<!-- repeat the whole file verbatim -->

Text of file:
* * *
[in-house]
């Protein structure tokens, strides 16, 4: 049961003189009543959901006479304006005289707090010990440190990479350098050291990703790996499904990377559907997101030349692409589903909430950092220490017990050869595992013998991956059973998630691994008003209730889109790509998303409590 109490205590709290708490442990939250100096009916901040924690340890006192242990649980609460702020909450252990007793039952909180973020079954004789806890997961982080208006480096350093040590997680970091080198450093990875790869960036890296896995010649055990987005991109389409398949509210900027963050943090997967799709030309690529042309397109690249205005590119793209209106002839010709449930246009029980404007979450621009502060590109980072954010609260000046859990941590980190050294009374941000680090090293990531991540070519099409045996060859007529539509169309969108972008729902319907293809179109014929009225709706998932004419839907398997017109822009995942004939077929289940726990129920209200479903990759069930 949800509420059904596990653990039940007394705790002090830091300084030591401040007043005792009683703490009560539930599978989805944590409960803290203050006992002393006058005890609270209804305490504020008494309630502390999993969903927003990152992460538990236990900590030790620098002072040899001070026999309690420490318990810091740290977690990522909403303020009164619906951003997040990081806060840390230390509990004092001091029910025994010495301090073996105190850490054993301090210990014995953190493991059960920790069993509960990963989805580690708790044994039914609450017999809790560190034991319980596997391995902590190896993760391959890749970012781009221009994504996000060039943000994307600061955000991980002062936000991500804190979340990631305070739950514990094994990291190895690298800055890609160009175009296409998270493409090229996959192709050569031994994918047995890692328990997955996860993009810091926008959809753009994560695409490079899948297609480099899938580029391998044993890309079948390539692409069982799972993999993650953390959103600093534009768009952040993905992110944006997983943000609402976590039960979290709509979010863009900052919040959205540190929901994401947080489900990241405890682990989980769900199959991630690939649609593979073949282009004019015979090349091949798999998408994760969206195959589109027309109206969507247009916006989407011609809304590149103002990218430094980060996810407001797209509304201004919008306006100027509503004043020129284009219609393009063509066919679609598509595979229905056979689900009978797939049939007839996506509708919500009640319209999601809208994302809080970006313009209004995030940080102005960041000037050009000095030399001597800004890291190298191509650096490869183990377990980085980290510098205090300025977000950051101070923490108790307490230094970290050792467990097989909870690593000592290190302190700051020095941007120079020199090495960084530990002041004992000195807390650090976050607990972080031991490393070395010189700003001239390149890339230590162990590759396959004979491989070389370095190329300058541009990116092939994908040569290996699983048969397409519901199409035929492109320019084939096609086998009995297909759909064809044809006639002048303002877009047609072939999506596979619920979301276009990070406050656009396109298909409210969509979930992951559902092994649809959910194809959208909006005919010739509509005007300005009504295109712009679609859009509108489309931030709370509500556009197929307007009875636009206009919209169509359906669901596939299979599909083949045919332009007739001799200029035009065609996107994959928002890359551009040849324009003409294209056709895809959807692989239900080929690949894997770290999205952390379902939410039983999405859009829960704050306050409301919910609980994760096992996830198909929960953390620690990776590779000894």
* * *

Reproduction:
[in-house]
């Protein structure tokens, strides 16, 4: 049961003189009543959901006479304006005289707090010990440190990479350098050291990703790996499904990377559907997101030349692409589903909430950092220490017990050869595992013998991956059973998630691994008003209730889109790509998303409590 109490205590709290708490442990939250100096009916901040924690340890006192242990649980609460702020909450252990007793039952909180973020079954004789806890997961982080208006480096350093040590997680970091080198450093990875790869960036890296896995010649055990987005991109389409398949509210900027963050943090997967799709030309690529042309397109690249205005590119793209209106002839010709449930246009029980404007979450621009502060590109980072954010609260000046859990941590980190050294009374941000680090090293990531991540070519099409045996060859007529539509169309969108972008729902319907293809179109014929009225709706998932004419839907398997017109822009995942004939077929289940726990129920209200479903990759069930 949800509420059904596990653990039940007394705790002090830091300084030591401040007043005792009683703490009560539930599978989805944590409960803290203050006992002393006058005890609270209804305490504020008494309630502390999993969903927003990152992460538990236990900590030790620098002072040899001070026999309690420490318990810091740290977690990522909403303020009164619906951003997040990081806060840390230390509990004092001091029910025994010495301090073996105190850490054993301090210990014995953190493991059960920790069993509960990963989805580690708790044994039914609450017999809790560190034991319980596997391995902590190896993760391959890749970012781009221009994504996000060039943000994307600061955000991980002062936000991500804190979340990631305070739950514990094994990291190895690298800055890609160009175009296409998270493409090229996959192709050569031994994918047995890692328990997955996860993009810091926008959809753009994560695409490079899948297609480099899938580029391998044993890309079948390539692409069982799972993999993650953390959103600093534009768009952040993905992110944006997983943000609402976590039960979290709509979010863009900052919040959205540190929901994401947080489900990241405890682990989980769900199959991630690939649609593979073949282009004019015979090349091949798999998408994760969206195959589109027309109206969507247009916006989407011609809304590149103002990218430094980060996810407001797209509304201004919008306006100027509503004043020129284009219609393009063509066919679609598509595979229905056979689900009978797939049939007839996506509708919500009640319209999601809208994302809080970006313009209004995030940080102005960041000037050009000095030399001597800004890291190298191509650096490869183990377990980085980290510098205090300025977000950051101070923490108790307490230094970290050792467990097989909870690593000592290190302190700051020095941007120079020199090495960084530990002041004992000195807390650090976050607990972080031991490393070395010189700003001239390149890339230590162990590759396959004979491989070389370095190329300058541009990116092939994908040569290996699983048969397409519901199409035929492109320019084939096609086998009995297909759909064809044809006639002048303002877009047609072939999506596979619920979301276009990070406050656009396109298909409210969509979930992951559902092994649809959910194809959208909006005919010739509509005007300005009504295109712009679609859009509108489309931030709370509500556009197929307007009875636009206009919209169509359906669901596939299979599909083949045919332009007739001799200029035009065609996107994959928002890359551009040849324009003409294209056709895809959807692989239900080929690949894997770290999205952390379902939410039983999405859009829960704050306050409301919910609980994760096992996830198909929960953390620690990776590779000894």